I helped with that and right after that happened I had an opportunity to lead our SAP and integration platform. I did that and finally I ended up being in a role that I’m in right now, where I do enterprise architecture for applications on various value streams. That includes supply chain, manufacturing, finance, our global business systems, as well as platforms and integration.
That’s my role currently, and that has been my journey for the last 23 years. A long time.
Laurel: Well, certainly a long history of the company and how it evolved as well. But more recently, what kind of digital transformation has Conagra gone through in these recent years, and how do you approach these shifts and changes from an IT perspective?
Amit: I think that’s a great question. Digital transformation has many meanings. I mean [sometimes], you do something which is really transformative. In other cases, you keep up with modernizing your technologies. One of the major initiatives that I helped design and lead initially was our S4 implementation. I helped with coming up with the design for our S4, which is what we call our ERP [enterprise resource planning] modernization program. And now I help that program with providing subject matter expertise across the various aspects of how a modern ERP should look. That is one of the programs that we are going through right now.
One of the other transformation journeys that, as a company, we have gone through is planning transformation. Planning is looking into the future, depending upon your past historical data, as to what your future demand and supply should look like. We have gone through a journey to modernize our planning platforms. It’s one of the other things that we have done.
In addition to that, we are currently marching on a journey now to modernize and digitize our manufacturing. A large initiative. You might know that we have multiple plants and manufacturing locations and co-packers. Digitizing can ensure that we get the most efficiencies out of our platforms. So that is underway.
And last but not the least, I will say that we have started getting pretty good maturity and understanding on various cloud services or cloud platforms in general. And as such, we have started maturing in cloud platforms like Azure services or SAP’s BTP [Business Technology Platform] and such. Those are some of the key initiatives that we have gone through to digitally transform our business and there are a lot of things that we plan on doing in the future.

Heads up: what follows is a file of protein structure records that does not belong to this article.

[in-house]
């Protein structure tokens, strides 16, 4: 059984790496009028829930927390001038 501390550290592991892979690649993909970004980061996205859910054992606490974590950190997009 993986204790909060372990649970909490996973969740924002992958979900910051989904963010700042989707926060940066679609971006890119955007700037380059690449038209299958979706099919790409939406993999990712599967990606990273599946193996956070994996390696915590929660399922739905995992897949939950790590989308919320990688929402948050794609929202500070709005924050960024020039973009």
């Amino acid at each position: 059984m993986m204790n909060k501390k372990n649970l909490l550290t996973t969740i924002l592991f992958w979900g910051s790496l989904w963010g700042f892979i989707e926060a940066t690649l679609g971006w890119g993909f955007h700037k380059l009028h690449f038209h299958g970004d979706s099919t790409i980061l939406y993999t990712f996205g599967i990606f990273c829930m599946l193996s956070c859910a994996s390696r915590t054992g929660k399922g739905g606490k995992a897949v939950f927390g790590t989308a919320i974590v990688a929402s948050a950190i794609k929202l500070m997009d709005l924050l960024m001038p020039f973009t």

Laurel: I think it was particularly important that you mentioned that your role encompasses so many different parts of the company, because supply chain is certainly one of those important ones, and you have to think of systems from end to end. So how did the covid-19 pandemic affect Conagra as people worked from home and started to shop online and do that more and more? Did this shift intensify adoption of specific technologies within the company?
Amit: What we didn’t do is we didn’t create a different strategy just to attack the covid pandemic. We had a lot of strategies built. I think one of the most important things that we had to do during the covid pandemic was keeping the system stable. Keeping the system stable is not a trivial task. I mean, if you look at our application and platform portfolios, it’s pretty large. Keeping everything up and running so that we can actually fulfill the customer’s demand is a big deal, and to keep them going, I think that was one of the most important things that we did during the pandemic.
The next thing I would say is that we were premature in using our collaborative platform and collaboration technologies, like Office 365 and Webex, even before covid hit us. I would say that with the pandemic and everybody going remote, one of the most important things that we did is that we added more resiliency to some of those platforms. And our usage of that platform spiked to such an extent that that was almost a call that we failed. I mean, how much collaboration people did during that time using the technology. There were a lot of times before that, where people used to be in the rooms and in conference rooms doing whiteboarding and such, and delivering projects, being in one place, but with covid, I think people were leveraging a lot of these collaborative technologies to be able to get there.
I would say the third thing that we did is, covid opened our eyes to how we changed our way of working. Before, we used to be delivering a lot of our solutions using waterfall methodologies. They used to be very long and they used to take up a lot of time, and we would not be able to figure out until the end whether we are going to be succeeding with some of the projects or not. We then adopted continuous delivery as a way to deliver work. And that spiked up the use of tools like JIRA quite a bit. But that was started during the covid time and we continue to use that more and more.